The brazen hypocrisy of the GOP on sexual, religious and family matters has been a consistent source of bewilderment for BuzzFlash since the site was founded in May of 2000.

In fact, BuzzFlash (now a part of Truthout) began largely in reaction to the dissemination of a disingenuous, Republican, demagogic, political hypocrisy that is inexplicable on any rational level - and we've covered about every psychological theory that tries to explain how people who hold themselves out to be godly can be full of such hate, bitterness, greed and gross double standards.

In fact, during the last South Carolina debate, Newt Gingrich - who has made the alleged collapse of America's "moral values" one of his trademark "red meat" appeals - deflected questions about his Lothario, adulterer, callous "family values" behavior by attacking the press. Gingrich knows that lacerating the supposed "liberal media" rouses the Tea Party faction of the GOP like splashing a bowl of blood on a vampire.

Gingrich claimed to be "appalled" by the "destructive, vicious, negative nature of much of the news media." He called a panelist question about charges that he wanted an "open marriage" with his second wife (who was diagnosed with multiple sclerosis at the time), while he was having a multiyear affair with his eventual third wife, as "close to despicable as anything I [Gingrich] can imagine."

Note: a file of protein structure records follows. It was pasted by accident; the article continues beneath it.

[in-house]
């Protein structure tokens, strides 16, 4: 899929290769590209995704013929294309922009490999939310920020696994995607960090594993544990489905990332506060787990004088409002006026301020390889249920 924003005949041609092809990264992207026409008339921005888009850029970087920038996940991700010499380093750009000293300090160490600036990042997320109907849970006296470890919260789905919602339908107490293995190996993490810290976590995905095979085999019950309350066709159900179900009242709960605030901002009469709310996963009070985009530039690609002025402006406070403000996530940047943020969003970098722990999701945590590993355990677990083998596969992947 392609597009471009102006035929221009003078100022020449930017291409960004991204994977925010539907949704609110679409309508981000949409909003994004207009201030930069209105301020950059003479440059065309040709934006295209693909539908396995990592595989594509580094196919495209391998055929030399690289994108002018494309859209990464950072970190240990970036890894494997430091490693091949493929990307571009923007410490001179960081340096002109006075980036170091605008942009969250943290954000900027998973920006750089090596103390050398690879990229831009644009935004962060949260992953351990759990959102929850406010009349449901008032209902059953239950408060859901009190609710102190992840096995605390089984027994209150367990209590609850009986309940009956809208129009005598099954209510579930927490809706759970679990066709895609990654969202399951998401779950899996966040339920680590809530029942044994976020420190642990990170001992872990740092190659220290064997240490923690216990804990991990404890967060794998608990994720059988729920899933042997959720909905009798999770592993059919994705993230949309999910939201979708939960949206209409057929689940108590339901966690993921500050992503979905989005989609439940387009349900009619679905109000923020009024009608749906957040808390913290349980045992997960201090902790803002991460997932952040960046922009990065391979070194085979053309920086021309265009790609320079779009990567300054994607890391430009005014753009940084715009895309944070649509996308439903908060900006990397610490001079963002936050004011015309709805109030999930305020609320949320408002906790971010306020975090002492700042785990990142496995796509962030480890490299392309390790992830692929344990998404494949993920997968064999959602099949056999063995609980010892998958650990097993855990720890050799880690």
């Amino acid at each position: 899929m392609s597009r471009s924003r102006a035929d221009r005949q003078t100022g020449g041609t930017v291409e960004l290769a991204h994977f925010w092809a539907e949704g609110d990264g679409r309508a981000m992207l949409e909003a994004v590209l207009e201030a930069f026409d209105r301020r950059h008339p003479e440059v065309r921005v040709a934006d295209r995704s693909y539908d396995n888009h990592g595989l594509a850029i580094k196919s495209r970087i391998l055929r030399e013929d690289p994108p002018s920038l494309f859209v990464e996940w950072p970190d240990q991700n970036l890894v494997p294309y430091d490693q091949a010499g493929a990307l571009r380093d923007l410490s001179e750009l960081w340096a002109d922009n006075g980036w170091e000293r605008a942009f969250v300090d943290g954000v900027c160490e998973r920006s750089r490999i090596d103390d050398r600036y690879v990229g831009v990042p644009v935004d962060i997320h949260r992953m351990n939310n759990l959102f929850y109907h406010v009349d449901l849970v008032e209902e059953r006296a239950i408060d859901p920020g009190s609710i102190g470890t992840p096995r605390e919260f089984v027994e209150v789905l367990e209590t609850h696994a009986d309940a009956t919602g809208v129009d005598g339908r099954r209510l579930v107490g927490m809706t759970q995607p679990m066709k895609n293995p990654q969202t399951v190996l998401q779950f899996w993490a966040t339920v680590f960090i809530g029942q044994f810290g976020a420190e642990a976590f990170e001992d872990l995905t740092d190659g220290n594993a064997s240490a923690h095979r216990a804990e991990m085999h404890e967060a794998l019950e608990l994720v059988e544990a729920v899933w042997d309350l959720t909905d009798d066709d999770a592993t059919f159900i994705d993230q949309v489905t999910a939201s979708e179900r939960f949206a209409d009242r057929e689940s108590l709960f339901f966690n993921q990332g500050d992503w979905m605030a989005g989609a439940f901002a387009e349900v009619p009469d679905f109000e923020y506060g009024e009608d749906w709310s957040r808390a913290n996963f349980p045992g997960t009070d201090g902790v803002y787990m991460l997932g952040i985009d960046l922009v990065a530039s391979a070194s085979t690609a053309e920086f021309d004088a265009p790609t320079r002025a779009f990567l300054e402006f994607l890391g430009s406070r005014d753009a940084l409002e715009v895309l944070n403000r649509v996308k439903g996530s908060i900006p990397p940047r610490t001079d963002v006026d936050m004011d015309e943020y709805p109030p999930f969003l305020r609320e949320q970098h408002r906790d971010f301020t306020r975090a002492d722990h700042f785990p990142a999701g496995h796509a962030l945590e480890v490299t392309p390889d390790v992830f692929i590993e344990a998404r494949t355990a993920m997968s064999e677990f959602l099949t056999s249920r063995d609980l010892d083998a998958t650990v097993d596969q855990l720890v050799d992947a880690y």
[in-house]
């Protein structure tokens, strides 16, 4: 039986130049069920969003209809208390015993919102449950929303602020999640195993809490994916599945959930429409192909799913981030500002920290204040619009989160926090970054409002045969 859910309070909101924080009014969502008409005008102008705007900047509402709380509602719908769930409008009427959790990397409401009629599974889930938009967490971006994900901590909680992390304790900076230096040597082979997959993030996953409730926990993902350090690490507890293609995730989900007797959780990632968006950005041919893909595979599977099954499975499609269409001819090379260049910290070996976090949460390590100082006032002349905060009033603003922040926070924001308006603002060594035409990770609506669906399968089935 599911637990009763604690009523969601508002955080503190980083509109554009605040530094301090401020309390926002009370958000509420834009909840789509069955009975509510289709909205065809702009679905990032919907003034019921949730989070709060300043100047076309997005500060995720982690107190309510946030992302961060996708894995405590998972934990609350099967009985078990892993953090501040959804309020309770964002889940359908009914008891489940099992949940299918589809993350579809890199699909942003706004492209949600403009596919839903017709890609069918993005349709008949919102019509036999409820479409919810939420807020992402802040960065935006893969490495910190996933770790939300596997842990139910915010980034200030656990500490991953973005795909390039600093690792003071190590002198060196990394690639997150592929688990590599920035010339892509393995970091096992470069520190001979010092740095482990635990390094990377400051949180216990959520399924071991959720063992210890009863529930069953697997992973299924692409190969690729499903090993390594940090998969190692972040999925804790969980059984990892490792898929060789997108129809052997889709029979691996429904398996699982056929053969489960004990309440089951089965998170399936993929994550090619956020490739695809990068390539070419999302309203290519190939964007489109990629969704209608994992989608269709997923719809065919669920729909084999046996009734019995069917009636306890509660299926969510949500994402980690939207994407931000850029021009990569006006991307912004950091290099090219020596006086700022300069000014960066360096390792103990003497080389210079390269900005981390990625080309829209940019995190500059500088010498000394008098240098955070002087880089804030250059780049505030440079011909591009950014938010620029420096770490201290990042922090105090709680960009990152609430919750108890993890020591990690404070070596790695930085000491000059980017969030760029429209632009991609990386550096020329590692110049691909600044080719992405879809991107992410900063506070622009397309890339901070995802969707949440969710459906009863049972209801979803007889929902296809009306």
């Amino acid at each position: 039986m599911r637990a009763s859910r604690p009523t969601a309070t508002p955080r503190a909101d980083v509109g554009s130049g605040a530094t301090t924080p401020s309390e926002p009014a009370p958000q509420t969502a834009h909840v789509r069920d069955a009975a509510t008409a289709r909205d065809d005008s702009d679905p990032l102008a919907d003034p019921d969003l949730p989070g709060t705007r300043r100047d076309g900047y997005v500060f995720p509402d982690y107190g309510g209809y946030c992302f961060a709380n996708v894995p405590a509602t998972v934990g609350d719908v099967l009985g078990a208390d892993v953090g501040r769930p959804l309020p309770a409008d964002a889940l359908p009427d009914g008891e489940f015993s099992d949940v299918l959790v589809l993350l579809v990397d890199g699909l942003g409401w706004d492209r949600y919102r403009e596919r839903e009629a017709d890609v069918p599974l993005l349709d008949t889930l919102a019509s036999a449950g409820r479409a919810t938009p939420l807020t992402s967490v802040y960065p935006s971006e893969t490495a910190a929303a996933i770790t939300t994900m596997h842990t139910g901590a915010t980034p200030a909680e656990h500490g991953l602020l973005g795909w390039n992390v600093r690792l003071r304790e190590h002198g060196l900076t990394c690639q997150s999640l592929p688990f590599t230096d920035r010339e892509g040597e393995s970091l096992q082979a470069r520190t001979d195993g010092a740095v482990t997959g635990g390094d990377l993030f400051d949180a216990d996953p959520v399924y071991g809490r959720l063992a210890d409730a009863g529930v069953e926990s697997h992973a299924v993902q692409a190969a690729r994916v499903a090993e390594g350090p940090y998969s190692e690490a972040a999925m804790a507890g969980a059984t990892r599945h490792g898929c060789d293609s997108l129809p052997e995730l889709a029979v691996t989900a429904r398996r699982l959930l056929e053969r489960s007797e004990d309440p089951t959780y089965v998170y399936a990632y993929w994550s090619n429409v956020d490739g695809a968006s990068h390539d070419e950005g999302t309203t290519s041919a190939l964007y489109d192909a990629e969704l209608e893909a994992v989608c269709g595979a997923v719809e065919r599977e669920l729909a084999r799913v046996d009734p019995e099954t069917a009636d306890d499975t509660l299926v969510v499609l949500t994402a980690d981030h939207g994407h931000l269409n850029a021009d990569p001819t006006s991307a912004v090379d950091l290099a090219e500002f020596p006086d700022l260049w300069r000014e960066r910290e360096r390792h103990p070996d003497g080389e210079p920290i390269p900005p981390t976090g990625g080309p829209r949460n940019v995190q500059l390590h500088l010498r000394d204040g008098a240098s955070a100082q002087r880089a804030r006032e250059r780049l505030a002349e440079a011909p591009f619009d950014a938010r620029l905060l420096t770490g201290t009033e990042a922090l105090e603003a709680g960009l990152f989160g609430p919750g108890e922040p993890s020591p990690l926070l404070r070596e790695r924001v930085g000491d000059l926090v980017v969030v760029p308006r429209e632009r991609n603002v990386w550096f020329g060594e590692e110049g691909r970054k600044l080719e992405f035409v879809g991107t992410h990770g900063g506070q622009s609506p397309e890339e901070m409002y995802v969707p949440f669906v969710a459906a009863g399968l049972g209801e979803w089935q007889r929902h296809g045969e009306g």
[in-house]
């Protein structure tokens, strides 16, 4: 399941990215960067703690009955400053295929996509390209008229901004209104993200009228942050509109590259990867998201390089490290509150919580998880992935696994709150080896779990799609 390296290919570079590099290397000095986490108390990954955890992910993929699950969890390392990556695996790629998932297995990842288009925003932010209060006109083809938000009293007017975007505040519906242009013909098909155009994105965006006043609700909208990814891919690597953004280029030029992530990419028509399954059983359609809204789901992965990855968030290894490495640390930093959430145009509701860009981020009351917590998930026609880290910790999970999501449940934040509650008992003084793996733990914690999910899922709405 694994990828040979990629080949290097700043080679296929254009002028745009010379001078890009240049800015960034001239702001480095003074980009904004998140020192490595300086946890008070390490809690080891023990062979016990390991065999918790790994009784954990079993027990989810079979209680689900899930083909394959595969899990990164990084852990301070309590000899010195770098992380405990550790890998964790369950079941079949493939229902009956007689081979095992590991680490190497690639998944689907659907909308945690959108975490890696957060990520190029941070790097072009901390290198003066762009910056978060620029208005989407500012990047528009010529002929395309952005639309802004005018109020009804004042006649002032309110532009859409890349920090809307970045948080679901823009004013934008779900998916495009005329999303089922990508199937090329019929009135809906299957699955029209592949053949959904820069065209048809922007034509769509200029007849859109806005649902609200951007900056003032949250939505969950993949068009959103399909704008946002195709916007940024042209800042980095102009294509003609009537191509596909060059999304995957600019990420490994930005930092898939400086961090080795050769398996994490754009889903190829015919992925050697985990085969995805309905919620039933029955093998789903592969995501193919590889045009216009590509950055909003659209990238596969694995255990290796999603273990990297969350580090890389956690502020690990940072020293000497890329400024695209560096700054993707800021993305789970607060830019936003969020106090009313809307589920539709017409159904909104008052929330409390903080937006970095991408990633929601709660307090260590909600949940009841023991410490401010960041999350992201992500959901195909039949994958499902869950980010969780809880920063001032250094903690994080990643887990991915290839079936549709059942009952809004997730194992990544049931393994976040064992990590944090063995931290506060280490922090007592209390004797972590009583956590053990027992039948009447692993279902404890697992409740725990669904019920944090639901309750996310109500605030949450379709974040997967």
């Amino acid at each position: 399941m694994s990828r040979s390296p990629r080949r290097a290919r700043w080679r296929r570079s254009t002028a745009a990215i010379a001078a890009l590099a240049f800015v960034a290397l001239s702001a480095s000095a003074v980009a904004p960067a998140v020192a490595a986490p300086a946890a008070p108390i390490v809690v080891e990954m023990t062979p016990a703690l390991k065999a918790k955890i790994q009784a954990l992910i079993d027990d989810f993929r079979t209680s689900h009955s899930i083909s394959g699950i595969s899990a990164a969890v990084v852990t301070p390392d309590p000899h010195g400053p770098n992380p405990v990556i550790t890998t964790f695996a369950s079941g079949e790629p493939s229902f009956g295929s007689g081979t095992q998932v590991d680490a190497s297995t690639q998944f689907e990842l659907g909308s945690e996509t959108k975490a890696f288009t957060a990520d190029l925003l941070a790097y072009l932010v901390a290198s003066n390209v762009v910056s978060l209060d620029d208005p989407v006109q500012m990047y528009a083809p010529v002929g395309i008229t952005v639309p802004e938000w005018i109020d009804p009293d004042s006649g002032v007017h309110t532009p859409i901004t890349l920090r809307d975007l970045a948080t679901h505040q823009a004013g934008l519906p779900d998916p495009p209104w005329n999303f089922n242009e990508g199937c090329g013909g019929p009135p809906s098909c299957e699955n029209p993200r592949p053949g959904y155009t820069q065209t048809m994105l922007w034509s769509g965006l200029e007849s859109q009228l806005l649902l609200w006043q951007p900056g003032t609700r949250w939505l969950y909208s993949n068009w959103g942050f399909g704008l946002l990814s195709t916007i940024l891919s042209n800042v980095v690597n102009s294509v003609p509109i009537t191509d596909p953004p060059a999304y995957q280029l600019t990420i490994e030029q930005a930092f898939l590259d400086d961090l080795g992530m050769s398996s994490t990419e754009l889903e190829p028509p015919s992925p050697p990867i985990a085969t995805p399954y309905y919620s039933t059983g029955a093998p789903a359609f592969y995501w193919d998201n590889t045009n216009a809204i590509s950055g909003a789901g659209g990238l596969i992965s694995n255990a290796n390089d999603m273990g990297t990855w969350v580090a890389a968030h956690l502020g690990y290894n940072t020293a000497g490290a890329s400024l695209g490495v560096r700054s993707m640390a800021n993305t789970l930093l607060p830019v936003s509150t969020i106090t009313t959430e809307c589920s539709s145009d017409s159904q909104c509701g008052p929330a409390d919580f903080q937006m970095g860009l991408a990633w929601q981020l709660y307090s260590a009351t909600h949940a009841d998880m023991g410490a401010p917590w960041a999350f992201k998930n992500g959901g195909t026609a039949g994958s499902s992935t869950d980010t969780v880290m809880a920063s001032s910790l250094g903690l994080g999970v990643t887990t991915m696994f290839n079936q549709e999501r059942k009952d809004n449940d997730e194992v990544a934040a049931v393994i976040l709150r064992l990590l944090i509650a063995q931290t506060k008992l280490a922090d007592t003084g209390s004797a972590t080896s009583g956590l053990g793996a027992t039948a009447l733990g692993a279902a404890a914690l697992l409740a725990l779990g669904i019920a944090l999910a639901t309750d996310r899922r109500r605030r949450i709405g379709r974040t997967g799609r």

"Candidly, those who count on quote, 'Hollywood,' for support need to understand that this industry is watching very carefully who's going to stand up for them when their job is at stake," Dodd told Fox News. "Don't ask me to write a check for you when you think your job is at risk and then don't pay any attention to me when my job is at stake."

That's what Chris Dodd, the former Democratic senator from Connecticut, told Fox News in response to the furor that developed over SOPA/PIPA, the controversial copyright protection bills that critics have said provide for widespread Internet censorship and violate judicial due process. Dodd has also gone on the record complaining that in the entertainment business, "business and politics are divorced from each other."